If you needed a refresher on your high school civics classes, Nashville police Chief Steve Anderson has you covered. Anderson posted a message Friday on the city's government website intended for the Metro Government of Nashville and Davidson County on how well the city has been handling the protests and demonstrations over Ferguson, Missouri.
In the post, Anderson included a letter from one citizen, along with his incredibly thoughtful response that included the simple but often overlooked fact: "The police are merely a representative of a government formed by the people for the people — for all people."
The original letter: A decidedly pro-cop citizen wrote to Anderson to express his "frustration and outrage at how the situation of these protesters is being handled in Nashville," saying that when protesters' marching shuts down the interstate, "Instead of at least threatening to arrest them, they were served coffee and hot chocolate," adding, "I don't feel that is an appropriate use of taxpayer dollars. It sends a message that they can do whatever they want and will be rewarded." The concerned citizen also wrote that he feels Nashville has become less safe and is worried about his family and his son.
The amazing response: While Anderson could have probably ignored the letter, he took the time to smartly and poignantly deconstruct the man's thoughts, item by item and address his concerns. Here are some highlights:
1. Anderson addresses the man's feeling that his opinions represent a "majority" and urges him to consider other points of view:
"It is only when we go outside that comfort zone and subject ourselves to the discomfort of considering thoughts we don't agree with that we can make an informed judgment on any matter. We can still disagree and maintain our opinions, but we can now do so knowing that the issue has been given consideration from all four sides."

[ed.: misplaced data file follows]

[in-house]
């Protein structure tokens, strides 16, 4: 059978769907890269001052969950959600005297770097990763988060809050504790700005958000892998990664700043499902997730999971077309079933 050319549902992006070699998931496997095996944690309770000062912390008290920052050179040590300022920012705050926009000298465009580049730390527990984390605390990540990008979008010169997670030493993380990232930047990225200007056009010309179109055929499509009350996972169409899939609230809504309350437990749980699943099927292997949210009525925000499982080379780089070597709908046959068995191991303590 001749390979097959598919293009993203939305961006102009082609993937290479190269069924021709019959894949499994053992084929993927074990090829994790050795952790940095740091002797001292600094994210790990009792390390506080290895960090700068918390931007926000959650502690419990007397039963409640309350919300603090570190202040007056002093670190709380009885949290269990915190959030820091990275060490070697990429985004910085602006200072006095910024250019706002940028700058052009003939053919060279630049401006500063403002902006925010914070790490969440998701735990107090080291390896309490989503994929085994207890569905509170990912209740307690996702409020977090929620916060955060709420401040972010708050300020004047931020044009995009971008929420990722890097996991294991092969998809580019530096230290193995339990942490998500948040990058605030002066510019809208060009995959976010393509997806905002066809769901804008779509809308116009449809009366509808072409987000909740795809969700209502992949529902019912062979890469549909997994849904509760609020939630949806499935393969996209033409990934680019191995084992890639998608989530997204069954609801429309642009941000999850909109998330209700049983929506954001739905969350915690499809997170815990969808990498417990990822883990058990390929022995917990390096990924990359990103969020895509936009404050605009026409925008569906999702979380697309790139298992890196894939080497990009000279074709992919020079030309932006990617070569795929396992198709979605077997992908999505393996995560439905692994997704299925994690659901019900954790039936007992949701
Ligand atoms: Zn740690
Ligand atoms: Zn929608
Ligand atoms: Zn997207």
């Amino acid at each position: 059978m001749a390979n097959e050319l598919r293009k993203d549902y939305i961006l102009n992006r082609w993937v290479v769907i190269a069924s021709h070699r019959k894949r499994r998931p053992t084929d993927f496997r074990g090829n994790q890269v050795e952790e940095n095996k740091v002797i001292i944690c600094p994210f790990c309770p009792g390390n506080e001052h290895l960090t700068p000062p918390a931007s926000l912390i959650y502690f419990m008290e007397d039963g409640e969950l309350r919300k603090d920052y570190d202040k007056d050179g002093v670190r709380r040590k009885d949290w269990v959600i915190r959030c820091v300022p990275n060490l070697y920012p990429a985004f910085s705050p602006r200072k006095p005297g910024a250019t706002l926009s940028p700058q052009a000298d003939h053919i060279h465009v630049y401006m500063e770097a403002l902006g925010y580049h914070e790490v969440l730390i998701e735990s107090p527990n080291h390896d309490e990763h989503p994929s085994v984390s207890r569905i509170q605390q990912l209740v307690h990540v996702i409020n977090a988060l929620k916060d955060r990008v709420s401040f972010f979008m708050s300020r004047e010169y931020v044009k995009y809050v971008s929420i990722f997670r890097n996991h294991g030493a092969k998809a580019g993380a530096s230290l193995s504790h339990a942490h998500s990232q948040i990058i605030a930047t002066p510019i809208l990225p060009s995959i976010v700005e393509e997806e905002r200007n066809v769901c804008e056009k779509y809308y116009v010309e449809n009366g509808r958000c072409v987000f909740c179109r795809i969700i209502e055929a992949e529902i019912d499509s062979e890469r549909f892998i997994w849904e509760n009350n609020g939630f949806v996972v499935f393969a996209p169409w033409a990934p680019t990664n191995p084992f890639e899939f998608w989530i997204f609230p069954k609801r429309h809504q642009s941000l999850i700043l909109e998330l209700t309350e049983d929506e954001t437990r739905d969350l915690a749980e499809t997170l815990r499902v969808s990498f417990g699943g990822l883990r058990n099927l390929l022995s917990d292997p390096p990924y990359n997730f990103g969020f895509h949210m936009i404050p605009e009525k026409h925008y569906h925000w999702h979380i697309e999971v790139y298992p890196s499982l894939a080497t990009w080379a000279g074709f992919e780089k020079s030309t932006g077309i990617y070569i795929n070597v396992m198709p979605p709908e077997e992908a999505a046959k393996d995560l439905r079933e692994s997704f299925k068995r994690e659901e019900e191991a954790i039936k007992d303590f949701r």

2. In offering an explanation as to what the man should tell his son about respecting police officers:
"First, it is laudable that you are teaching your son respect for the police and other authority figures. However, a better lesson might be that it is the government the police serve that should be respected. The police are merely a representative of a government formed by the people for the people — for all people. Being respectful of the government would mean being respectful of all persons, no matter what their views."
3. And in offering other lessons the man might teach his son:
"Nashville, and all of America, will be even more diverse when your son becomes an adult. Certainly, tolerance, respect and consideration for the views of all persons would be valuable attributes for him to take into adulthood."
A powerful message: As thoughts of "us versus them" mentalities vis-à-vis law enforcement and protesters creep into the national dialogue, Anderson was right to remind this citizen of the role of the Nashville police force, or any police force for that matter. They are not some kind of goon squad that goes after troublemakers or people who try to incite change, especially when they do it peacefully, which, as Anderson pointed out, has been the case so far with all demonstrations in Nashville.
Read the full letter below: